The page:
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300 Chicago High School Students Stage Sit-in

This is an article from the Chicago Tribune, does any one know more about this, can anyone cover it?
The determination and strength of these kids to stand up to the Chicago public schools is admirable. We should find out more about their demands, contact the kids leading the protests, and support their valiant efforts to change the public school system. College students should support this struggle of fellow students. Please forward this article to all relevant listserves. I've already forwarded it to student groups at the University of Chicago and the Student Labor Action Project. DePaul? Northwestern? Loyola? UIC? High School Students? Also, Indymedia people should drive up to the school to find out what is really going on.

Dan LB

Amundsen students make some headway in meeting with principal

By Rick Hepp
Tribune staff reporter
Chicago Tribune
Published March 12, 2002

Amundsen High School seniors may not have gotten everything they wanted, but after holding sit-ins Friday and Monday they finally presented the principal with their list of demands, including a shorter school day for some students.

About 300 seniors sat for four hours Friday in the school auditorium after refusing to attend class after homeroom period. They came to school Monday ready to resume their protest if the principal wouldn't meet with them, said senior Larry Stines.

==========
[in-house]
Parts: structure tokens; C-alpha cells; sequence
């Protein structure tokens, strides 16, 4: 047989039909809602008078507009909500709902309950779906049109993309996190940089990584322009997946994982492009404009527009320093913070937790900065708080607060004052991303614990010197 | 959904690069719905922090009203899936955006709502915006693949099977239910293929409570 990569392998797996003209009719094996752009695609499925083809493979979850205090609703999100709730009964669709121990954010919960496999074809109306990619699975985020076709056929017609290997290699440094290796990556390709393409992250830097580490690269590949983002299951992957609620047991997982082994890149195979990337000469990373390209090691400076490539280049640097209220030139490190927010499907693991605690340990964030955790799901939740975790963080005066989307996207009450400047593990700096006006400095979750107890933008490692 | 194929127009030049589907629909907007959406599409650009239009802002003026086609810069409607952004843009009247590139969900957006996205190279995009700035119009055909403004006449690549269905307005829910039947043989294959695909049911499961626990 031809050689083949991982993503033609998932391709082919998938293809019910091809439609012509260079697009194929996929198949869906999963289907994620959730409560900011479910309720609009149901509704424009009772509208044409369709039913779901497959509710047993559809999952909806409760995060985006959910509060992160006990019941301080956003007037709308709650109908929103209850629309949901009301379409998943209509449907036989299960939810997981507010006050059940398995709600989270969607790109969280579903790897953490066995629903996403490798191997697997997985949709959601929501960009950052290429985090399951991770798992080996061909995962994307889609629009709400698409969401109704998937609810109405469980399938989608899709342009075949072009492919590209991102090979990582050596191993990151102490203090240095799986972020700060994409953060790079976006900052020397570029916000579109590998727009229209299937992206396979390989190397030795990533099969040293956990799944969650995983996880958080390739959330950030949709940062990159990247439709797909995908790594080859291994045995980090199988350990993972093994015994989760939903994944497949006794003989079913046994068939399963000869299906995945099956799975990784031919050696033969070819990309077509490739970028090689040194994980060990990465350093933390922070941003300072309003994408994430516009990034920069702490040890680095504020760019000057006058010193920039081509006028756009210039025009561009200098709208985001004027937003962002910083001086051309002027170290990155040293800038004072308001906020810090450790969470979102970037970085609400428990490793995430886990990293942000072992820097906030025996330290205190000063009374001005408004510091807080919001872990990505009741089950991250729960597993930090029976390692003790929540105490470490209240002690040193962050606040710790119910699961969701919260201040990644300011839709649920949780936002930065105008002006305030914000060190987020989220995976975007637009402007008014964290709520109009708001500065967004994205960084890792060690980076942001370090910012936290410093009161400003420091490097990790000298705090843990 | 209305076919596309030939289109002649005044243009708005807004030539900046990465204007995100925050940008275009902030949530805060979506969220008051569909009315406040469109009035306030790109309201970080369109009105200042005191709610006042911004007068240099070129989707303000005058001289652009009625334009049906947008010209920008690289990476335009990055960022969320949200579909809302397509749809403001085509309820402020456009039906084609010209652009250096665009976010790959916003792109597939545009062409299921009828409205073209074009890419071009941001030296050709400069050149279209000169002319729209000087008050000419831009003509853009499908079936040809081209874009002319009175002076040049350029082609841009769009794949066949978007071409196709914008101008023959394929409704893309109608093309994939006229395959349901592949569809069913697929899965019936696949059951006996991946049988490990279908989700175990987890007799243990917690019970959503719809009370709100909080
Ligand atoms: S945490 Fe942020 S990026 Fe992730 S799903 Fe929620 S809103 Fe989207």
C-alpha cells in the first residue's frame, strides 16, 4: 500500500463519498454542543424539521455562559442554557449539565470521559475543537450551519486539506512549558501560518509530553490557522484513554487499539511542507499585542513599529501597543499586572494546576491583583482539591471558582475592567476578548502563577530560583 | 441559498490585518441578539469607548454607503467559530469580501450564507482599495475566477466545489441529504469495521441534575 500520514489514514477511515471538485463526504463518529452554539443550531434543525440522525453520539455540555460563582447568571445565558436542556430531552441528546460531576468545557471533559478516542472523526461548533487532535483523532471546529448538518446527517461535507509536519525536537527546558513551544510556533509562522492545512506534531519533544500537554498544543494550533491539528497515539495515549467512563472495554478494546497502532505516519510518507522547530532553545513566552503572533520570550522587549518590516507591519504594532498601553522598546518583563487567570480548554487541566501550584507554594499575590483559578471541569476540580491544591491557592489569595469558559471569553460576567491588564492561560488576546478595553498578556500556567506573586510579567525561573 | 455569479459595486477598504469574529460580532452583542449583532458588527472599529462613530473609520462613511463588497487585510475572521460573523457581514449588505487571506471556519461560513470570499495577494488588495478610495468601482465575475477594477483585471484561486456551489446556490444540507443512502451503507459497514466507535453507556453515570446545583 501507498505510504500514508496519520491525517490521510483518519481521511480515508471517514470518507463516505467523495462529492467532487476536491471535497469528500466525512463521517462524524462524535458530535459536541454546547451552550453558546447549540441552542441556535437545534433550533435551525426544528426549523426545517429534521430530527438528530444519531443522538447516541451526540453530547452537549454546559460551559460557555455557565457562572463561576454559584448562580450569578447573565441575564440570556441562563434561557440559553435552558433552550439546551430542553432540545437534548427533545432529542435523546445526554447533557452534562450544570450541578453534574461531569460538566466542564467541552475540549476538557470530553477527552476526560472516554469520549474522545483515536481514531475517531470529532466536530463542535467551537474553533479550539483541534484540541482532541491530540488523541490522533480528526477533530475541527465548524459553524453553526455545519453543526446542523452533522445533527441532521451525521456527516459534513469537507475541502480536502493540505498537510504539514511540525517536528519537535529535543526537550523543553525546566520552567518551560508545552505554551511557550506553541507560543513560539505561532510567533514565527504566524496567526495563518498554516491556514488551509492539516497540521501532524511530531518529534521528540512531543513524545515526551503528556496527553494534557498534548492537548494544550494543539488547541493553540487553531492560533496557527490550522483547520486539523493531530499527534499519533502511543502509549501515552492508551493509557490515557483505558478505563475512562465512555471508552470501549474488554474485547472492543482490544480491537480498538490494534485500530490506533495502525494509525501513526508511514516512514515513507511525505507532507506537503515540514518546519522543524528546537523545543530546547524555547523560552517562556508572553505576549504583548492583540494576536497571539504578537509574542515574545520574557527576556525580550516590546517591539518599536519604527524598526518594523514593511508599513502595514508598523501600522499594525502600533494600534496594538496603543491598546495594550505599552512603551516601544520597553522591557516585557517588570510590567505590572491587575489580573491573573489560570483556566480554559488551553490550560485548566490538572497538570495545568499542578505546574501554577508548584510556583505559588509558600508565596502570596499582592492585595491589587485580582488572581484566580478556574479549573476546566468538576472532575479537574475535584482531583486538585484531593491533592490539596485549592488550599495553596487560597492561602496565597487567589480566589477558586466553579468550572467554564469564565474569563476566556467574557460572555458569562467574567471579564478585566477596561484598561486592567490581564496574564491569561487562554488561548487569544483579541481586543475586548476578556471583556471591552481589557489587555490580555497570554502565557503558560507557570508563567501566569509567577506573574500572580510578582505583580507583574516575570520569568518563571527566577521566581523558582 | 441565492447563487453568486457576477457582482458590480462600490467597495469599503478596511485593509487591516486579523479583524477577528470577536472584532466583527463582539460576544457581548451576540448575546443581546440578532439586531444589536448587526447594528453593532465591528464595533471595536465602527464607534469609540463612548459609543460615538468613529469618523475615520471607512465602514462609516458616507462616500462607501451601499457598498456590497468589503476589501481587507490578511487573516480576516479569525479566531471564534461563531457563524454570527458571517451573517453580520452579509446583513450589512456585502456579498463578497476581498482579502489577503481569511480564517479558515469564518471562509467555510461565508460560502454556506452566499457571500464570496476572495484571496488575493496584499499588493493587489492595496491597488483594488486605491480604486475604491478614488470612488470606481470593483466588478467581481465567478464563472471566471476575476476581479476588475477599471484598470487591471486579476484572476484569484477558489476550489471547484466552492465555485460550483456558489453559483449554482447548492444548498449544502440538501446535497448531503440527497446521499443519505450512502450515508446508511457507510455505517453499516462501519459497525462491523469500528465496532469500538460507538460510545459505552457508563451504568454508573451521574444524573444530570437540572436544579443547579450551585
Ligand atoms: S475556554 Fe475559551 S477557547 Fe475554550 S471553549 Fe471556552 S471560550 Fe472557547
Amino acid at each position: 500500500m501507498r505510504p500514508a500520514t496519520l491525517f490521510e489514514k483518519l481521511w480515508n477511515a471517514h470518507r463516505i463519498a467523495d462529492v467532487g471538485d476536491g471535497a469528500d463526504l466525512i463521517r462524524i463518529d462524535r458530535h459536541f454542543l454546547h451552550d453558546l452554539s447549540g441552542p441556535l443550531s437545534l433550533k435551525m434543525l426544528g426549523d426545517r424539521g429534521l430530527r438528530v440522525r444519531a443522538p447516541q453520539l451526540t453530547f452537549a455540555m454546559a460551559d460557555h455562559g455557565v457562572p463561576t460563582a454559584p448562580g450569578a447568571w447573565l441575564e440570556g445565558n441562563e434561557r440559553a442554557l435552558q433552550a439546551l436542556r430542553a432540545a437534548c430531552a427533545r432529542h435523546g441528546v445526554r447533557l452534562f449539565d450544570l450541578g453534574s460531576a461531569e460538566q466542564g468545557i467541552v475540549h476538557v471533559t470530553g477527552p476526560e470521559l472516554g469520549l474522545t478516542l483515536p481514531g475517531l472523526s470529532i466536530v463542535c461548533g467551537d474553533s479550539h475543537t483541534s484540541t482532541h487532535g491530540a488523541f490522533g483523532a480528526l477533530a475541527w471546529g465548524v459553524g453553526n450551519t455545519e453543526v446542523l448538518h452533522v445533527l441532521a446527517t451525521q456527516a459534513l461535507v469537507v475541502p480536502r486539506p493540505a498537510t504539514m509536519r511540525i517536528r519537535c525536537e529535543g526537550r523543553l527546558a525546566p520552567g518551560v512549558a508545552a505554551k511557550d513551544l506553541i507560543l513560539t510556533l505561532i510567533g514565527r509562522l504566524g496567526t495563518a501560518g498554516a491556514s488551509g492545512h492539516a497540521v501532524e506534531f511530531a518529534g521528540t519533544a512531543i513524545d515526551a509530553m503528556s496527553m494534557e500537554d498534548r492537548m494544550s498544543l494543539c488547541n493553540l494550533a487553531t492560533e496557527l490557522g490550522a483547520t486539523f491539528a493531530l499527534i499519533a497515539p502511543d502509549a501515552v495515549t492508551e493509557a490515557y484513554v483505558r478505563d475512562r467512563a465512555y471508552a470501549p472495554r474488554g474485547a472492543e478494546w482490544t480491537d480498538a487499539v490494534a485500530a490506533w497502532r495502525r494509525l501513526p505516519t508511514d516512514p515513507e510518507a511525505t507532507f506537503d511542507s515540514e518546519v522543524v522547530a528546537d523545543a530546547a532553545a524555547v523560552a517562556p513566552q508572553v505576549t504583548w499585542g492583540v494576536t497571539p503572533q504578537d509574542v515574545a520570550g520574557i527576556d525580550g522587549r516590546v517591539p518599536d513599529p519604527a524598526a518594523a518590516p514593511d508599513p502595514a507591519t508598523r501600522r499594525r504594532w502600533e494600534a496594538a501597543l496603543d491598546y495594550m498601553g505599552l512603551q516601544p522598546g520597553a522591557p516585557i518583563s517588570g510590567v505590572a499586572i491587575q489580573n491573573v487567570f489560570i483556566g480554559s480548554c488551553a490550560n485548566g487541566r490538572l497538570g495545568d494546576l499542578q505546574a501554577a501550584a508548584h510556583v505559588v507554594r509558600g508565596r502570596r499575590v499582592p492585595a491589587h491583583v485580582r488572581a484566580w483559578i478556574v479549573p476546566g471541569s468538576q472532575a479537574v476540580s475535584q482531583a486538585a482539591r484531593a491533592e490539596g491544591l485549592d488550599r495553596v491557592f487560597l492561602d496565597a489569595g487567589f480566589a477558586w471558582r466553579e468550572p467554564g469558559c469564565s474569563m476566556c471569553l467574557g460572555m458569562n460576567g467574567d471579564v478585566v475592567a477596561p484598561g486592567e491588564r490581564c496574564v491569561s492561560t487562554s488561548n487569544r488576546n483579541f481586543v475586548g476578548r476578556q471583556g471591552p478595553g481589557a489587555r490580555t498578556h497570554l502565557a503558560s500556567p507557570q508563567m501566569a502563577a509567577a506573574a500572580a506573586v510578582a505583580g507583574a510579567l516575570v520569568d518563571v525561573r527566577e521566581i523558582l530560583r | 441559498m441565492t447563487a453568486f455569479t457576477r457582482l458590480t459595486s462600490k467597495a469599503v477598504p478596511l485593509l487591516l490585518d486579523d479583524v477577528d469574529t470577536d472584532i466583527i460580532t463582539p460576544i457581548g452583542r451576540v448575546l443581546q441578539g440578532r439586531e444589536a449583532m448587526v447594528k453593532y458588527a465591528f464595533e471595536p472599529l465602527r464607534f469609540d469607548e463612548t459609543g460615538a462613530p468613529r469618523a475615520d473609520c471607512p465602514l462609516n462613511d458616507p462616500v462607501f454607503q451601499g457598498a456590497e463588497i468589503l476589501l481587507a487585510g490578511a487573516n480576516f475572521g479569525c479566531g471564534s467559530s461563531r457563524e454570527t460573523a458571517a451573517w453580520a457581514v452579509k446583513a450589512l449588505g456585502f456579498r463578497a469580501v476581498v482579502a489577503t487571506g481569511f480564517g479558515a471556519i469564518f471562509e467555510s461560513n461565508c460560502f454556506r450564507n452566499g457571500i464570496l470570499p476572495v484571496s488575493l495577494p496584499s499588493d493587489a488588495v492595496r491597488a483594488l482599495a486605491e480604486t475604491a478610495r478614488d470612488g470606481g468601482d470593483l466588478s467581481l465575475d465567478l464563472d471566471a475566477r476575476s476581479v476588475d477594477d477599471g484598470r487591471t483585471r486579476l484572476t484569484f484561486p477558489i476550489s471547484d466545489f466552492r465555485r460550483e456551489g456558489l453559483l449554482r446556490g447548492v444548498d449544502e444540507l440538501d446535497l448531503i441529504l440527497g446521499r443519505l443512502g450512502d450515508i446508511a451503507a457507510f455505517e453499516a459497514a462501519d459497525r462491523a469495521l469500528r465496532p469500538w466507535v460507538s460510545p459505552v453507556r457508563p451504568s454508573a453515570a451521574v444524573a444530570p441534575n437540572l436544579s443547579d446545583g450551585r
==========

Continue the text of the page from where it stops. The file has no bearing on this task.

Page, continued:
But Pauline Tarvardian, principal at Amundsen, 5110 N. Damen Ave., who was not in school Friday, spoke with the students for four hours about their concerns.

"We expected to run into a lot of barriers, and we were willing to sit in there all day," Stines said. "But the administration reacted more positively than we expected."

The seniors said that students who have completed everything but their core curriculum courses should be able to attend school part time. They also want better career counseling and increased student representation on the local school council, among other issues.

During the discussion, Tarvardian told the class that under state law the school must provide students with 300 minutes of instruction per day, even if they only have to complete their core classes to graduate. But the principal told them she would think about bringing back a work-study program that allows students to work a part-time job for school credit.

Tarvardian said she would also look into reassigning two of the six school counselors, who each guide about 250 students, to deal specifically with college counseling.

Though they made some headway on their demands, the seniors plan to continue their fight. They may go to Springfield to lobby the General Assembly to change the law on the amount of time a student must spend in the classroom. They also plan to attend Tuesday's local school council meeting and will talk in coming weeks with underclassmen.

"It took us four years to get the courage to do something like this," said senior Irma Porcic. "We want [the underclassmen] to know what's going on, and we want them to keep trying to make a change."



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